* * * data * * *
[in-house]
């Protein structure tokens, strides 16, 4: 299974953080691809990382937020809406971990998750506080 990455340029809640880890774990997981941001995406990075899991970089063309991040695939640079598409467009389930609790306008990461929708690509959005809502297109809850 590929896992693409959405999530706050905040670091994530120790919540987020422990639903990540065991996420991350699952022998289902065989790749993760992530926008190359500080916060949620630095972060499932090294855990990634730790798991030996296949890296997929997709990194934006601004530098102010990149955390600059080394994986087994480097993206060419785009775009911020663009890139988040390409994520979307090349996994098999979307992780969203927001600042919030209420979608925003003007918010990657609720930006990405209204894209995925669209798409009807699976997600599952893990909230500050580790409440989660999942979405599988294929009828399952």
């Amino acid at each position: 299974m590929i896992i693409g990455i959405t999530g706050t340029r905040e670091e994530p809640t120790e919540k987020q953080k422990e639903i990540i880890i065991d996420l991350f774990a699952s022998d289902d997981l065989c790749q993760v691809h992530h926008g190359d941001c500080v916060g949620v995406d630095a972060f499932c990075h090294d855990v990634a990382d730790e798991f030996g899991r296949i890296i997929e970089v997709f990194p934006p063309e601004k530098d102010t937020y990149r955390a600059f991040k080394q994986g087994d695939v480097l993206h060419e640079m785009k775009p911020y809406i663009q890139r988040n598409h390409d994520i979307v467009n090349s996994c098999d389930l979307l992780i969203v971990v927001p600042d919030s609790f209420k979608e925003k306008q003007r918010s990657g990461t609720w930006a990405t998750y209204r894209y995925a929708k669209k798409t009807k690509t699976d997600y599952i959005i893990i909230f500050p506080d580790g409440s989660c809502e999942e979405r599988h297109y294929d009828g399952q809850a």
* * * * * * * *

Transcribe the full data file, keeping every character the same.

[in-house]
């Protein structure tokens, strides 16, 4: 299974953080691809990382937020809406971990998750506080 990455340029809640880890774990997981941001995406990075899991970089063309991040695939640079598409467009389930609790306008990461929708690509959005809502297109809850 590929896992693409959405999530706050905040670091994530120790919540987020422990639903990540065991996420991350699952022998289902065989790749993760992530926008190359500080916060949620630095972060499932090294855990990634730790798991030996296949890296997929997709990194934006601004530098102010990149955390600059080394994986087994480097993206060419785009775009911020663009890139988040390409994520979307090349996994098999979307992780969203927001600042919030209420979608925003003007918010990657609720930006990405209204894209995925669209798409009807699976997600599952893990909230500050580790409440989660999942979405599988294929009828399952």
């Amino acid at each position: 299974m590929i896992i693409g990455i959405t999530g706050t340029r905040e670091e994530p809640t120790e919540k987020q953080k422990e639903i990540i880890i065991d996420l991350f774990a699952s022998d289902d997981l065989c790749q993760v691809h992530h926008g190359d941001c500080v916060g949620v995406d630095a972060f499932c990075h090294d855990v990634a990382d730790e798991f030996g899991r296949i890296i997929e970089v997709f990194p934006p063309e601004k530098d102010t937020y990149r955390a600059f991040k080394q994986g087994d695939v480097l993206h060419e640079m785009k775009p911020y809406i663009q890139r988040n598409h390409d994520i979307v467009n090349s996994c098999d389930l979307l992780i969203v971990v927001p600042d919030s609790f209420k979608e925003k306008q003007r918010s990657g990461t609720w930006a990405t998750y209204r894209y995925a929708k669209k798409t009807k690509t699976d997600y599952i959005i893990i909230f500050p506080d580790g409440s989660c809502e999942e979405r599988h297109y294929d009828g399952q809850a």